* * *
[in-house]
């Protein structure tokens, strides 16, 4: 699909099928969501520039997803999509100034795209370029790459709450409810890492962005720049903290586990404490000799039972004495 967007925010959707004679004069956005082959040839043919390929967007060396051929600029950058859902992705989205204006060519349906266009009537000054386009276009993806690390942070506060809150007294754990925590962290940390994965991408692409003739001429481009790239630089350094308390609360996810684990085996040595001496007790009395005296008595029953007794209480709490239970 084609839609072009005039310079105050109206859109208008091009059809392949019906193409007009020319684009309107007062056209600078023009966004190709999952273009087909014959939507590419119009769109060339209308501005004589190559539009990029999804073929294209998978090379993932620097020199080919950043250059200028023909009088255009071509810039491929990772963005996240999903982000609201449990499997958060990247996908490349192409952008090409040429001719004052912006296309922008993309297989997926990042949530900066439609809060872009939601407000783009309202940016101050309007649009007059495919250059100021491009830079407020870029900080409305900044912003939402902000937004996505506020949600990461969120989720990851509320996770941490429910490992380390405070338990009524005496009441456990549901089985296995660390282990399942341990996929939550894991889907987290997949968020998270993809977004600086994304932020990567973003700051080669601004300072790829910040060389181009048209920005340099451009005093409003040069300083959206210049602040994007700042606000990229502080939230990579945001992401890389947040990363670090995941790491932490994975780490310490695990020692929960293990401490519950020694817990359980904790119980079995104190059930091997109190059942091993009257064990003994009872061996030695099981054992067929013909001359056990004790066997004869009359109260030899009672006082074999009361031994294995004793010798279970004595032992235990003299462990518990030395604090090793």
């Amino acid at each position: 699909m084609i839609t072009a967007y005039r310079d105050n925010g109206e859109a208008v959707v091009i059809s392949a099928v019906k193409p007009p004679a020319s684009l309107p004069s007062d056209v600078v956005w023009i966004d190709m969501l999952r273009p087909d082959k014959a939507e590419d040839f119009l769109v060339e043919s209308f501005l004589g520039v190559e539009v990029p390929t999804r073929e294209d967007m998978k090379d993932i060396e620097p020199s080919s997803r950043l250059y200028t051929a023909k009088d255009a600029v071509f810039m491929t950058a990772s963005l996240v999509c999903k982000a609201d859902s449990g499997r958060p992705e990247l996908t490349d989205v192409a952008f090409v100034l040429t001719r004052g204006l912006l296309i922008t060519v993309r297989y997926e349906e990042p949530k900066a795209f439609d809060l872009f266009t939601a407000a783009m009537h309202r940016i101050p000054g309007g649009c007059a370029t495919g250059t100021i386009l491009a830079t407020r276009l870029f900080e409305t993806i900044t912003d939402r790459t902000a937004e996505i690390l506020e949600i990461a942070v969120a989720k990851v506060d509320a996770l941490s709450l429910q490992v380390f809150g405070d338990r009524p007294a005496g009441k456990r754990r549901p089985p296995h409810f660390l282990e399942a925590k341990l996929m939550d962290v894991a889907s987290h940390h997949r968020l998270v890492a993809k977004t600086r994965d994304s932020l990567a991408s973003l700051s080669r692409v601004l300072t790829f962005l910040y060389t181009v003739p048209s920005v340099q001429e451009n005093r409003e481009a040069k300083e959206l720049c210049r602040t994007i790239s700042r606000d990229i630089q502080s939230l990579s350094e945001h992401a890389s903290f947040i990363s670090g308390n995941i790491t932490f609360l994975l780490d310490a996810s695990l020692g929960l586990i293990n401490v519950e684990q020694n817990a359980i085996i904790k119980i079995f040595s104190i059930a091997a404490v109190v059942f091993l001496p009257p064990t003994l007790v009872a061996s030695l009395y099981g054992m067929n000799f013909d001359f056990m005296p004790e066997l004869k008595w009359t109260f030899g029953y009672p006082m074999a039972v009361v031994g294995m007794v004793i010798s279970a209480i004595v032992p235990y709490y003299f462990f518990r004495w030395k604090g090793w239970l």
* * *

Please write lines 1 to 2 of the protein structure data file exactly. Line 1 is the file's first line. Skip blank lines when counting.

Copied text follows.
[in-house]
């Protein structure tokens, strides 16, 4: 699909099928969501520039997803999509100034795209370029790459709450409810890492962005720049903290586990404490000799039972004495 967007925010959707004679004069956005082959040839043919390929967007060396051929600029950058859902992705989205204006060519349906266009009537000054386009276009993806690390942070506060809150007294754990925590962290940390994965991408692409003739001429481009790239630089350094308390609360996810684990085996040595001496007790009395005296008595029953007794209480709490239970 084609839609072009005039310079105050109206859109208008091009059809392949019906193409007009020319684009309107007062056209600078023009966004190709999952273009087909014959939507590419119009769109060339209308501005004589190559539009990029999804073929294209998978090379993932620097020199080919950043250059200028023909009088255009071509810039491929990772963005996240999903982000609201449990499997958060990247996908490349192409952008090409040429001719004052912006296309922008993309297989997926990042949530900066439609809060872009939601407000783009309202940016101050309007649009007059495919250059100021491009830079407020870029900080409305900044912003939402902000937004996505506020949600990461969120989720990851509320996770941490429910490992380390405070338990009524005496009441456990549901089985296995660390282990399942341990996929939550894991889907987290997949968020998270993809977004600086994304932020990567973003700051080669601004300072790829910040060389181009048209920005340099451009005093409003040069300083959206210049602040994007700042606000990229502080939230990579945001992401890389947040990363670090995941790491932490994975780490310490695990020692929960293990401490519950020694817990359980904790119980079995104190059930091997109190059942091993009257064990003994009872061996030695099981054992067929013909001359056990004790066997004869009359109260030899009672006082074999009361031994294995004793010798279970004595032992235990003299462990518990030395604090090793």